When Bankruptcy Chapter 13 Plan Hits Trouble

11 Dec When Bankruptcy Chapter 13 Plan Hits Trouble

Have the wheels come off your Chapter 13 bankruptcy plan?

All is not necessarily lost if you find you can’t make the monthly payment in a confirmed Chapter 13 case. There are several options to letting the bankruptcy case get dismissed for non payment.

Plan modification

The Bankruptcy Code allows a debtor to modify the terms of a plan or even to apply for a bankruptcy discharge without completing the promised payments.

One of the strengths of 13 is its flexibility. While requiring the debtor to make payments from future income, the Bankruptcy Code recognizes that things change. Section 1329 provides that payments to the plan may be increased or, more often, decreased. The duration of the plan can be shortened or lengthened (but not beyond five years).

Where I practice, in the Northern District of California, trustees will approve plans that suspend payments altogether for a short period, if the facts require. This can give a debtor a chance to find a new job or to recover from an unexpected expense.

Hardship discharge

When income drops and there is no expectation that the situation will improve quickly, a hardship discharge may be possible. The hardship bankruptcy discharge eliminates all debts except those that would have been non dischargeable in a Chapter 7.

The debtor needs to show that the inability to complete the plan is due to circumstances beyond his control and that creditors have received as much in distributions as they would have had the case been originally filed under Chapter 7.

Advantages over conversion to 7

In my view, bankruptcy’s hardship discharge has several advantages over converting a floundering Chapter 13 case to Chapter 7. By getting a hardship discharge, the debtor is eligible to file another Chapter 13 very soon, two years from the filing of the present case. So, where the payment plan was paying back nondischargeable taxes, the debtor is free to file another Chapter 13 as soon as the income situation improves.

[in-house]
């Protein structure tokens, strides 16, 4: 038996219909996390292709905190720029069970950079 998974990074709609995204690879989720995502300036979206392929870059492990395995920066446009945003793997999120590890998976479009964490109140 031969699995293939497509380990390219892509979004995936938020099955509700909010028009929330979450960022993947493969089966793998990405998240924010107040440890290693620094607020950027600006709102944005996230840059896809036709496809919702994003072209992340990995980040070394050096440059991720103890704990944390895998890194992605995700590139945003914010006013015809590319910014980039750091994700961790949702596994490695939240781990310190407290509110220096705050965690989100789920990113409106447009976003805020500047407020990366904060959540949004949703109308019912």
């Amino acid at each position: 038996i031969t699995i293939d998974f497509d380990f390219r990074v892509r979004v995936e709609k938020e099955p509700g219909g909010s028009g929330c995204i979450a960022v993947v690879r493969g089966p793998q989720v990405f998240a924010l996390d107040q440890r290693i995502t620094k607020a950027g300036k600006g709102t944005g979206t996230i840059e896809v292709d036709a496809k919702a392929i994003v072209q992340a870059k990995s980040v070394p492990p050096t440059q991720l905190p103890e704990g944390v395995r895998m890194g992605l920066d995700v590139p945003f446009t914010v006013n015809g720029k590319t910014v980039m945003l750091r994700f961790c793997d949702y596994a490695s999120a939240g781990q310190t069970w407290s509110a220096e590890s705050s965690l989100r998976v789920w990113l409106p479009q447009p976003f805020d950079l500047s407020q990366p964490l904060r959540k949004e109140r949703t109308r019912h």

Also, by getting a discharge in the Chapter 13, the debtor doesn’t have to attend another 341 meeting or amend the bankruptcy schedules.

Conversion to 7

The debtor can always convert a bankruptcy case to Chapter 7. It remains the same case, with an uninterrupted stay protecting the debtor from creditors. Conversion could be advantageous if the debtor has decided to surrender a house she was trying to save in 13; it might not be right if the choice of Chapter 13 was triggered by assets with more value than could be protected by available exemptions.

If there is a take-away from this article it is: get in touch with your attorney when you encounter trouble meeting the terms of your Chapter 13 plan. Don’t wait til the trustee files a motion to dismiss the case. Solutions are almost always easier to find and cheaper to implement when you are proactive.

Image courtesy of Robert Couse-Baker (Flickr)

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Cathy Moran, Esq.

I'm a certified specialist in bankruptcy law (California State Bar Board of Legal Specialization) practicing in the San Francisco Bay Area for more than 30 years. In addition to practicing bankruptcy law, I train new practitioners at Bankruptcy Mastery.
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